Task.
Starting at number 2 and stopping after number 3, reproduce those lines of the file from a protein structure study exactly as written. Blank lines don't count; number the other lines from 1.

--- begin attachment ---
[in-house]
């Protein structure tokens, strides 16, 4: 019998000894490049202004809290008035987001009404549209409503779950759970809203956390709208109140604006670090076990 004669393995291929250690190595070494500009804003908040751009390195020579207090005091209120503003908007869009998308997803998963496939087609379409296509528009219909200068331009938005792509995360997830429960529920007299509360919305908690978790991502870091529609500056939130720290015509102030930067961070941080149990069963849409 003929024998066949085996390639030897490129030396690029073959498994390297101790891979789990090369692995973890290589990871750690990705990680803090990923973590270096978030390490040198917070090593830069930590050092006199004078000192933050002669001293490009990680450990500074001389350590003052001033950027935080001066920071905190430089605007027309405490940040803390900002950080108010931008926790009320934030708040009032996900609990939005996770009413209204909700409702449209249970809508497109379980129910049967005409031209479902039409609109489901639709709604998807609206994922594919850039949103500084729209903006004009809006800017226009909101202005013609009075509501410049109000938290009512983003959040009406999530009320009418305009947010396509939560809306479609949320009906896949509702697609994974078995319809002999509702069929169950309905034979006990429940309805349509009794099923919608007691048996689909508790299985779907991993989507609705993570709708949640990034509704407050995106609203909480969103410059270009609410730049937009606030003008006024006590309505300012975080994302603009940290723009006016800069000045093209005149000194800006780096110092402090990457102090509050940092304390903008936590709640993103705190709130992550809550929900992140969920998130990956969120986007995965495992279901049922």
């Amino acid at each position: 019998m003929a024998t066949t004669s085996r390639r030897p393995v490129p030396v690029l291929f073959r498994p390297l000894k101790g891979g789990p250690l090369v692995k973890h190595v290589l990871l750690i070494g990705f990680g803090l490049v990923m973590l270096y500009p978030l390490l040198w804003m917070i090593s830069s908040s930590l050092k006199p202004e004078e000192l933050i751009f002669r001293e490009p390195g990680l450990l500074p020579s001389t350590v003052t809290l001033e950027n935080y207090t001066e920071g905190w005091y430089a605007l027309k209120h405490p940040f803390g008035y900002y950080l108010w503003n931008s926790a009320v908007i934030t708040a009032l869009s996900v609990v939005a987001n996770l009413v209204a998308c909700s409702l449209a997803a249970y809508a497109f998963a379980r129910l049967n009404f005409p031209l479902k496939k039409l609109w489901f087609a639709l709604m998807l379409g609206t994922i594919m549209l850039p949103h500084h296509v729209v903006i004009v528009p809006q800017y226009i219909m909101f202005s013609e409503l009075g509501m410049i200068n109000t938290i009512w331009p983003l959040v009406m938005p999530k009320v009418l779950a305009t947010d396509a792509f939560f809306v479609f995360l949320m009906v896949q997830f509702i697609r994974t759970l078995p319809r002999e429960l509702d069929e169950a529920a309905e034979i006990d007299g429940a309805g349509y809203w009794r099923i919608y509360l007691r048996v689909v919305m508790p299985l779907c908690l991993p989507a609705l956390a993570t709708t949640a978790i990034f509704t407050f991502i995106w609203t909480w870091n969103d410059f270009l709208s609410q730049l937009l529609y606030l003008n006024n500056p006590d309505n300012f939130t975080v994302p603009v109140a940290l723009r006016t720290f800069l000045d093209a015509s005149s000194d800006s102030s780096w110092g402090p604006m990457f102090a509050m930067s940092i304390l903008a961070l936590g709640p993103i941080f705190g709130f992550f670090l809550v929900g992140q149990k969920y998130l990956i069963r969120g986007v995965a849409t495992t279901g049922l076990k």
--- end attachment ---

């Protein structure tokens, strides 16, 4: 019998000894490049202004809290008035987001009404549209409503779950759970809203956390709208109140604006670090076990 004669393995291929250690190595070494500009804003908040751009390195020579207090005091209120503003908007869009998308997803998963496939087609379409296509528009219909200068331009938005792509995360997830429960529920007299509360919305908690978790991502870091529609500056939130720290015509102030930067961070941080149990069963849409 003929024998066949085996390639030897490129030396690029073959498994390297101790891979789990090369692995973890290589990871750690990705990680803090990923973590270096978030390490040198917070090593830069930590050092006199004078000192933050002669001293490009990680450990500074001389350590003052001033950027935080001066920071905190430089605007027309405490940040803390900002950080108010931008926790009320934030708040009032996900609990939005996770009413209204909700409702449209249970809508497109379980129910049967005409031209479902039409609109489901639709709604998807609206994922594919850039949103500084729209903006004009809006800017226009909101202005013609009075509501410049109000938290009512983003959040009406999530009320009418305009947010396509939560809306479609949320009906896949509702697609994974078995319809002999509702069929169950309905034979006990429940309805349509009794099923919608007691048996689909508790299985779907991993989507609705993570709708949640990034509704407050995106609203909480969103410059270009609410730049937009606030003008006024006590309505300012975080994302603009940290723009006016800069000045093209005149000194800006780096110092402090990457102090509050940092304390903008936590709640993103705190709130992550809550929900992140969920998130990956969120986007995965495992279901049922």
């Amino acid at each position: 019998m003929a024998t066949t004669s085996r390639r030897p393995v490129p030396v690029l291929f073959r498994p390297l000894k101790g891979g789990p250690l090369v692995k973890h190595v290589l990871l750690i070494g990705f990680g803090l490049v990923m973590l270096y500009p978030l390490l040198w804003m917070i090593s830069s908040s930590l050092k006199p202004e004078e000192l933050i751009f002669r001293e490009p390195g990680l450990l500074p020579s001389t350590v003052t809290l001033e950027n935080y207090t001066e920071g905190w005091y430089a605007l027309k209120h405490p940040f803390g008035y900002y950080l108010w503003n931008s926790a009320v908007i934030t708040a009032l869009s996900v609990v939005a987001n996770l009413v209204a998308c909700s409702l449209a997803a249970y809508a497109f998963a379980r129910l049967n009404f005409p031209l479902k496939k039409l609109w489901f087609a639709l709604m998807l379409g609206t994922i594919m549209l850039p949103h500084h296509v729209v903006i004009v528009p809006q800017y226009i219909m909101f202005s013609e409503l009075g509501m410049i200068n109000t938290i009512w331009p983003l959040v009406m938005p999530k009320v009418l779950a305009t947010d396509a792509f939560f809306v479609f995360l949320m009906v896949q997830f509702i697609r994974t759970l078995p319809r002999e429960l509702d069929e169950a529920a309905e034979i006990d007299g429940a309805g349509y809203w009794r099923i919608y509360l007691r048996v689909v919305m508790p299985l779907c908690l991993p989507a609705l956390a993570t709708t949640a978790i990034f509704t407050f991502i995106w609203t909480w870091n969103d410059f270009l709208s609410q730049l937009l529609y606030l003008n006024n500056p006590d309505n300012f939130t975080v994302p603009v109140a940290l723009r006016t720290f800069l000045d093209a015509s005149s000194d800006s102030s780096w110092g402090p604006m990457f102090a509050m930067s940092i304390l903008a961070l936590g709640p993103i941080f705190g709130f992550f670090l809550v929900g992140q149990k969920y998130l990956i069963r969120g986007v995965a849409t495992t279901g049922l076990k």